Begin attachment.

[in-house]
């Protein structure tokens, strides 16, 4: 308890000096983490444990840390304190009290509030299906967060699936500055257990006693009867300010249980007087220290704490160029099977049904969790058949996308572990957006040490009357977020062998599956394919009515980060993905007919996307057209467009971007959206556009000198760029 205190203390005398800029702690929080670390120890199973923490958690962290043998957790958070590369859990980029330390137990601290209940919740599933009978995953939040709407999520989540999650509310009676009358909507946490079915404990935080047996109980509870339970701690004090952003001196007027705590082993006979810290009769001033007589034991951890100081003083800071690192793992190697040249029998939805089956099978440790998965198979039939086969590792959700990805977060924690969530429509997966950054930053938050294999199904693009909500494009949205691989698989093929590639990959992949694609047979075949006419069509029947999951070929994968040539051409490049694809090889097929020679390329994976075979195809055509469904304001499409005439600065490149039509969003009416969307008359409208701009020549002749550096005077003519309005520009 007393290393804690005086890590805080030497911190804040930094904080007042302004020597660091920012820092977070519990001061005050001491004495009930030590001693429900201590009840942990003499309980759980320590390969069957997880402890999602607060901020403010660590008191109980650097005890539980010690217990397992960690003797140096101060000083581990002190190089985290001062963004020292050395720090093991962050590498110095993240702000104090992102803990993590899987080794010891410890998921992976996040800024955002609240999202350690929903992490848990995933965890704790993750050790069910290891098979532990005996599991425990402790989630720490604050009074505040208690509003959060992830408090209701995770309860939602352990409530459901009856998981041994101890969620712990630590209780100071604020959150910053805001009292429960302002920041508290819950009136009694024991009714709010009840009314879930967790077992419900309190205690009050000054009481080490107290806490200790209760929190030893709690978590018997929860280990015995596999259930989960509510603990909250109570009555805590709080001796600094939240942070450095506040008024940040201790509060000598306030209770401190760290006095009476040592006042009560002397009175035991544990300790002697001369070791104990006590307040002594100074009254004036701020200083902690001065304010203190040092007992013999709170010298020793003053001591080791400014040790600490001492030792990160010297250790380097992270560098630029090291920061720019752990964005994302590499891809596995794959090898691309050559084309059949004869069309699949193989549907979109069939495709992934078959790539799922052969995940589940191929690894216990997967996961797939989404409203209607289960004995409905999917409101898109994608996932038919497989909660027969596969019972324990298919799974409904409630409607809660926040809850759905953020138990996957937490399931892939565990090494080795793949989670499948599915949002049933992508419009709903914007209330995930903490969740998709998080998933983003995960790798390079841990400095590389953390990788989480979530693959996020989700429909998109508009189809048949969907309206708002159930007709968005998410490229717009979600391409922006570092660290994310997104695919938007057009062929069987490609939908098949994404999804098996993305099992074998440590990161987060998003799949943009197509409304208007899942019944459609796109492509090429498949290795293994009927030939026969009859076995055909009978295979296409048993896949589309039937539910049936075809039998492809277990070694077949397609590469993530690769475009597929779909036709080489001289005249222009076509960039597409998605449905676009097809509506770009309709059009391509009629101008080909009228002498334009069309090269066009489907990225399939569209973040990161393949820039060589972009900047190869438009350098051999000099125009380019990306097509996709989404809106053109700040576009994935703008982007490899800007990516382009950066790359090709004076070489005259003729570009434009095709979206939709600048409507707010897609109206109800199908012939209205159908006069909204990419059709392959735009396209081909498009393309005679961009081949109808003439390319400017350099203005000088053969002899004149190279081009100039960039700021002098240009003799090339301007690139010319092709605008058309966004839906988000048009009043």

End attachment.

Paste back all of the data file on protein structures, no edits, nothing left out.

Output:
[in-house]
């Protein structure tokens, strides 16, 4: 308890000096983490444990840390304190009290509030299906967060699936500055257990006693009867300010249980007087220290704490160029099977049904969790058949996308572990957006040490009357977020062998599956394919009515980060993905007919996307057209467009971007959206556009000198760029 205190203390005398800029702690929080670390120890199973923490958690962290043998957790958070590369859990980029330390137990601290209940919740599933009978995953939040709407999520989540999650509310009676009358909507946490079915404990935080047996109980509870339970701690004090952003001196007027705590082993006979810290009769001033007589034991951890100081003083800071690192793992190697040249029998939805089956099978440790998965198979039939086969590792959700990805977060924690969530429509997966950054930053938050294999199904693009909500494009949205691989698989093929590639990959992949694609047979075949006419069509029947999951070929994968040539051409490049694809090889097929020679390329994976075979195809055509469904304001499409005439600065490149039509969003009416969307008359409208701009020549002749550096005077003519309005520009 007393290393804690005086890590805080030497911190804040930094904080007042302004020597660091920012820092977070519990001061005050001491004495009930030590001693429900201590009840942990003499309980759980320590390969069957997880402890999602607060901020403010660590008191109980650097005890539980010690217990397992960690003797140096101060000083581990002190190089985290001062963004020292050395720090093991962050590498110095993240702000104090992102803990993590899987080794010891410890998921992976996040800024955002609240999202350690929903992490848990995933965890704790993750050790069910290891098979532990005996599991425990402790989630720490604050009074505040208690509003959060992830408090209701995770309860939602352990409530459901009856998981041994101890969620712990630590209780100071604020959150910053805001009292429960302002920041508290819950009136009694024991009714709010009840009314879930967790077992419900309190205690009050000054009481080490107290806490200790209760929190030893709690978590018997929860280990015995596999259930989960509510603990909250109570009555805590709080001796600094939240942070450095506040008024940040201790509060000598306030209770401190760290006095009476040592006042009560002397009175035991544990300790002697001369070791104990006590307040002594100074009254004036701020200083902690001065304010203190040092007992013999709170010298020793003053001591080791400014040790600490001492030792990160010297250790380097992270560098630029090291920061720019752990964005994302590499891809596995794959090898691309050559084309059949004869069309699949193989549907979109069939495709992934078959790539799922052969995940589940191929690894216990997967996961797939989404409203209607289960004995409905999917409101898109994608996932038919497989909660027969596969019972324990298919799974409904409630409607809660926040809850759905953020138990996957937490399931892939565990090494080795793949989670499948599915949002049933992508419009709903914007209330995930903490969740998709998080998933983003995960790798390079841990400095590389953390990788989480979530693959996020989700429909998109508009189809048949969907309206708002159930007709968005998410490229717009979600391409922006570092660290994310997104695919938007057009062929069987490609939908098949994404999804098996993305099992074998440590990161987060998003799949943009197509409304208007899942019944459609796109492509090429498949290795293994009927030939026969009859076995055909009978295979296409048993896949589309039937539910049936075809039998492809277990070694077949397609590469993530690769475009597929779909036709080489001289005249222009076509960039597409998605449905676009097809509506770009309709059009391509009629101008080909009228002498334009069309090269066009489907990225399939569209973040990161393949820039060589972009900047190869438009350098051999000099125009380019990306097509996709989404809106053109700040576009994935703008982007490899800007990516382009950066790359090709004076070489005259003729570009434009095709979206939709600048409507707010897609109206109800199908012939209205159908006069909204990419059709392959735009396209081909498009393309005679961009081949109808003439390319400017350099203005000088053969002899004149190279081009100039960039700021002098240009003799090339301007690139010319092709605008058309966004839906988000048009009043």